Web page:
EASTON, Mass. — Danroy “DJ” Henry was a junior playing football at Pace University when his life was cut short a decade ago after he was shot by police outside a New York sports bar in 2010.
His younger sister Amber Henry spoke to 25 Investigates about her fight for justice for DJ and the events of recent weeks against racial injustice.
“This has been my life for ten years, my family’s lives for ten years so this is definitely nothing new for us,” said Amber. “We’re just hoping this is the one that changes it.”
Amber has been sharing her brother’s story at protests in and outside Boston. Since the death of George Floyd in Minnesota, she says more people are listening.
“It hurts my heart, it happened to my brother," said Amber. “Every time this happens it feels like its pulling at a wound I have that, unfortunately, will never go away and I hope for countless others that they never have to experience what we’re experiencing and what we have experienced.”
In the fall of 2010, the 20-year old Easton native was shot and killed by former police officer, Aaron Hess. Initially, Hess claimed DJ tried to run him over with this car. He later admitted in court that he could have stepped out of the way.
Another officer at the scene testified that Hess was the aggressor when he jumped on the hood of DJ’s car and fired multiple shots through the windshield. DJ was pulled from the vehicle. Cellphone video shows him handcuffed and left bleeding on the pavement.
“I watched my brother on the ground take his last couple of breaths and it’s hard for me to really understand,” said Amber.
In 2015, the Department of Justice announced it would not prosecute Hess for DJ’s killing. A year later the family received a $6 million settlement from Hess and the Town of Mount Pleasant, New York.
Amber believes if her brother’s death had occurred today, perhaps the outcome would have been different.“I think people are very adamant about change, especially this generation,” she said.
Amber told 25 Investigates that she wants her brother’s case to get a second look, and now is the right time for that, adding that she wants Hess to be criminally prosecuted.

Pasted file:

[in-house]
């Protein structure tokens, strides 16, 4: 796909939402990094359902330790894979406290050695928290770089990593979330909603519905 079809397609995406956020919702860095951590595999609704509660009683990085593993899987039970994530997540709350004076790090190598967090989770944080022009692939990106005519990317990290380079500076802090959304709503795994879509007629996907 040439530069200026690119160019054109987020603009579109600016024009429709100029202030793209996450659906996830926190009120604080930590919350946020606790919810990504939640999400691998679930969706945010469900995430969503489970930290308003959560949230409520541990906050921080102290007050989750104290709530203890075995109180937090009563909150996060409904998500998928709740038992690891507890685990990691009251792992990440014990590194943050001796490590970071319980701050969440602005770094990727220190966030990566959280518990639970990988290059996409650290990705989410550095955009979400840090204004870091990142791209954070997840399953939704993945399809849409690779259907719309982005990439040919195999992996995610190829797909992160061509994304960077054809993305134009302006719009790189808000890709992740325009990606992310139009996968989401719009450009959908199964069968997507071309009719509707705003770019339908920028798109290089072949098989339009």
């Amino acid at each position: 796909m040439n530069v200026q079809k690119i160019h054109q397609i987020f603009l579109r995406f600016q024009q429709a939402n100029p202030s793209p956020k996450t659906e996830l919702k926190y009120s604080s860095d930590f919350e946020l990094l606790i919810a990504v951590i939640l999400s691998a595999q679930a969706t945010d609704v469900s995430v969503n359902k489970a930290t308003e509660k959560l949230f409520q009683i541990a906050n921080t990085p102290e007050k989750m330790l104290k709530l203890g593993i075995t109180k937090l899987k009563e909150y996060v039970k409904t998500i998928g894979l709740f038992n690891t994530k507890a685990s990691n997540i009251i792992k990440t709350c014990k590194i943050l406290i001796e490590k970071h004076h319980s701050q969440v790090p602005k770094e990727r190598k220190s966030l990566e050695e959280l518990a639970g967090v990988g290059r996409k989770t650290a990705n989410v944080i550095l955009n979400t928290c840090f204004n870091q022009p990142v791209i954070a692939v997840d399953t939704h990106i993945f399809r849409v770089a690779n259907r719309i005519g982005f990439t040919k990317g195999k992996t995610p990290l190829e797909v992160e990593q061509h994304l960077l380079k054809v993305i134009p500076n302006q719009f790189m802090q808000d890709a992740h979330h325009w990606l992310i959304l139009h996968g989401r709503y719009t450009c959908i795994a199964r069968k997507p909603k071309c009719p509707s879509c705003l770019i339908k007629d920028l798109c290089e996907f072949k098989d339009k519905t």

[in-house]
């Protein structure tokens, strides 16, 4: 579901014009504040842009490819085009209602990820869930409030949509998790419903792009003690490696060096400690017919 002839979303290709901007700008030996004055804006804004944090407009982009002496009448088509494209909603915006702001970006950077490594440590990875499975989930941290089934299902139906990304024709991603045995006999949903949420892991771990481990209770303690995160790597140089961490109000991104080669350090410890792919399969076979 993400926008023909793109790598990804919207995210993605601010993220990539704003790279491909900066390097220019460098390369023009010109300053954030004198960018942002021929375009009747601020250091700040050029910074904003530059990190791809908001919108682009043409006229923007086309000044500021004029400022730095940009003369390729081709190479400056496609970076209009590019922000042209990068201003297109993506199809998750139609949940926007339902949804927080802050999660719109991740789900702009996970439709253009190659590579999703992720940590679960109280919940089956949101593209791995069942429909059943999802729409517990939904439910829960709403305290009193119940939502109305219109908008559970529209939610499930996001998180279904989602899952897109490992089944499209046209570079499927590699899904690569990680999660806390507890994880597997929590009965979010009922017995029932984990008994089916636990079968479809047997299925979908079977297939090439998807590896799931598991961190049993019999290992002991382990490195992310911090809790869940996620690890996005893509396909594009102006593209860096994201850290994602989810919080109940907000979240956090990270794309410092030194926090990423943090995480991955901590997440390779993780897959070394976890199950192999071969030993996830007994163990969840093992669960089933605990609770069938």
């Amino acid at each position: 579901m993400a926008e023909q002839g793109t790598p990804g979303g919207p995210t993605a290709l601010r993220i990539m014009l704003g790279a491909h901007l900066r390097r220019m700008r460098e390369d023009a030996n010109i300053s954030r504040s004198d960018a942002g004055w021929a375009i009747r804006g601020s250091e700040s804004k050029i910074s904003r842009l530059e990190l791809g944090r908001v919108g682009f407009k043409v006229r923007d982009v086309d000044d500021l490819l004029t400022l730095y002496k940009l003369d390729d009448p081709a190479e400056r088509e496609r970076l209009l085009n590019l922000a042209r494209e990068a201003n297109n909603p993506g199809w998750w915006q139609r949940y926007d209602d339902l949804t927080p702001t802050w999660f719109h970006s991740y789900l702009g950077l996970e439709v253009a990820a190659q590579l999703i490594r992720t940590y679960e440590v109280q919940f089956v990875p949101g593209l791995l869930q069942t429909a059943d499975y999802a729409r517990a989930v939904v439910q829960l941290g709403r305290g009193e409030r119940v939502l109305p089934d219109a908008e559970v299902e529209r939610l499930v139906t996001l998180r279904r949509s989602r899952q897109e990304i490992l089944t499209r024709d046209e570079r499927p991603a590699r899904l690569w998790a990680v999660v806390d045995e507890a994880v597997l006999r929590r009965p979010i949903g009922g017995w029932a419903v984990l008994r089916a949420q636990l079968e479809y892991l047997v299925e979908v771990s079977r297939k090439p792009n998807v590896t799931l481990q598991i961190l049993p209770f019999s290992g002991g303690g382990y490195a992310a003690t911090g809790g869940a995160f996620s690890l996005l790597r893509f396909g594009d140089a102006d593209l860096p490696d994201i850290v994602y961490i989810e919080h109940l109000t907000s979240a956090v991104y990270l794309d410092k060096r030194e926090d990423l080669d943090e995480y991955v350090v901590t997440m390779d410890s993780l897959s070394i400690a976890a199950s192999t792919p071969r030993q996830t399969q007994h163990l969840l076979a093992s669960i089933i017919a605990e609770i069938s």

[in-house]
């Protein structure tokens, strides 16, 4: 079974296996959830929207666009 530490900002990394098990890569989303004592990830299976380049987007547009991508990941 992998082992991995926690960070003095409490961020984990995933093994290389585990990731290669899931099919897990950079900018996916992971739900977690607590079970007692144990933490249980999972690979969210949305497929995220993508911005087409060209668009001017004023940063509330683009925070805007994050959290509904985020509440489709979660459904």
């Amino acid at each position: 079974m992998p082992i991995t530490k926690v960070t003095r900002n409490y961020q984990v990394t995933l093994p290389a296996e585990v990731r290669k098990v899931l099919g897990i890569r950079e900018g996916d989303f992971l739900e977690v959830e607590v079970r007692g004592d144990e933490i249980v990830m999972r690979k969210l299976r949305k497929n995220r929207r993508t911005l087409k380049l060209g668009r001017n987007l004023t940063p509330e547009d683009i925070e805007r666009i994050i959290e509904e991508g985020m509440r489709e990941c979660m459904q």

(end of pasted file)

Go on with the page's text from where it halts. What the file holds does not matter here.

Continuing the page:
“This was murder," said Amber. "It’s plain and simple. It’s obvious it didn’t have to end this way. I have a hope in my heart and a fire in my soul that I’m not going to give up until it happens. I know if my brother was here he would do the same thing for me.”
DJ’s case and name have become part of a growing movement Amber is proud to support. His name has been put on protests signs across the country and in 2011 he was named in the Murder to Excellence song by Jay-Z and Kanye West.
“We’re never anti-police, we’re anti-Aaron Hess because that is the man that decided to use deadly force and kill my brother,” said Amber. “I believe people need to start looking within themselves, you know, looking within themselves to see if they’re part of the problem or they’re part of the solution. And that’s the first step.”
25 Investigates asked the Westchester County district attorney’s office if they would consider the Henry family’s call to prosecute Aaron Hess. In an emailed statement after the story aired, a spokesperson said: “Under the former District Attorney, the Westchester County District Attorney’s Office thoroughly investigated the shooting presented the case to a Westchester County Grand Jury at the time of the shooting. The Grand Jury declined to bring charges against the police officer," and the U.S. Attorney’s office reviewed the case and did not file charges.
“There have been no requests to the Office to reopen the case,” the DA’s office said, adding that it could only be reopened if new evidence is discovered, and “at this time, there are no plans by this office to reopen the case.”
To learn more about DJ Henry and the charitable fund visit djdreamfund.org.
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